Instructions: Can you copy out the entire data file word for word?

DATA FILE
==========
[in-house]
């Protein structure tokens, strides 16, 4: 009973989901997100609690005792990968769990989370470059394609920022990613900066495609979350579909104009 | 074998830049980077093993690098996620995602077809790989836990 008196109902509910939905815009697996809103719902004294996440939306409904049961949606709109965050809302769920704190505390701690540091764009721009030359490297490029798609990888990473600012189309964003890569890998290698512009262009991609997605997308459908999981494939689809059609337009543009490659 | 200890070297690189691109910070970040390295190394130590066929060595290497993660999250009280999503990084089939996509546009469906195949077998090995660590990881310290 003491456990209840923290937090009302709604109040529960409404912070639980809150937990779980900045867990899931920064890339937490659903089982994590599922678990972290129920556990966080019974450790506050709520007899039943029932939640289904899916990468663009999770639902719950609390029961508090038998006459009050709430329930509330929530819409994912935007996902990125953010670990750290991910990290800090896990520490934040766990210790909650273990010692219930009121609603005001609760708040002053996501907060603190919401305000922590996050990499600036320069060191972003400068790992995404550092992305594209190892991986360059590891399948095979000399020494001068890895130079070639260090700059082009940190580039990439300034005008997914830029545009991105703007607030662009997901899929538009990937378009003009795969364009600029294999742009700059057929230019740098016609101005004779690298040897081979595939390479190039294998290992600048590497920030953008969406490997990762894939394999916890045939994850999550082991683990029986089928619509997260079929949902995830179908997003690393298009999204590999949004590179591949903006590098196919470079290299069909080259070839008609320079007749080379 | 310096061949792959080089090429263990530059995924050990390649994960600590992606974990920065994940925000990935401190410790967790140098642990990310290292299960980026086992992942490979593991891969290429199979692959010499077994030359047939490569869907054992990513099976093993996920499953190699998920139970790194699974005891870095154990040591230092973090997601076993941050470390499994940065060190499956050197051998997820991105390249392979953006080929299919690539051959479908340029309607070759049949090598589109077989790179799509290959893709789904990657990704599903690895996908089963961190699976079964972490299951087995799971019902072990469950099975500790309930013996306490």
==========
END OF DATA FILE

[in-house]
């Protein structure tokens, strides 16, 4: 009973989901997100609690005792990968769990989370470059394609920022990613900066495609979350579909104009 | 074998830049980077093993690098996620995602077809790989836990 008196109902509910939905815009697996809103719902004294996440939306409904049961949606709109965050809302769920704190505390701690540091764009721009030359490297490029798609990888990473600012189309964003890569890998290698512009262009991609997605997308459908999981494939689809059609337009543009490659 | 200890070297690189691109910070970040390295190394130590066929060595290497993660999250009280999503990084089939996509546009469906195949077998090995660590990881310290 003491456990209840923290937090009302709604109040529960409404912070639980809150937990779980900045867990899931920064890339937490659903089982994590599922678990972290129920556990966080019974450790506050709520007899039943029932939640289904899916990468663009999770639902719950609390029961508090038998006459009050709430329930509330929530819409994912935007996902990125953010670990750290991910990290800090896990520490934040766990210790909650273990010692219930009121609603005001609760708040002053996501907060603190919401305000922590996050990499600036320069060191972003400068790992995404550092992305594209190892991986360059590891399948095979000399020494001068890895130079070639260090700059082009940190580039990439300034005008997914830029545009991105703007607030662009997901899929538009990937378009003009795969364009600029294999742009700059057929230019740098016609101005004779690298040897081979595939390479190039294998290992600048590497920030953008969406490997990762894939394999916890045939994850999550082991683990029986089928619509997260079929949902995830179908997003690393298009999204590999949004590179591949903006590098196919470079290299069909080259070839008609320079007749080379 | 310096061949792959080089090429263990530059995924050990390649994960600590992606974990920065994940925000990935401190410790967790140098642990990310290292299960980026086992992942490979593991891969290429199979692959010499077994030359047939490569869907054992990513099976093993996920499953190699998920139970790194699974005891870095154990040591230092973090997601076993941050470390499994940065060190499956050197051998997820991105390249392979953006080929299919690539051959479908340029309607070759049949090598589109077989790179799509290959893709789904990657990704599903690895996908089963961190699976079964972490299951087995799971019902072990469950099975500790309930013996306490």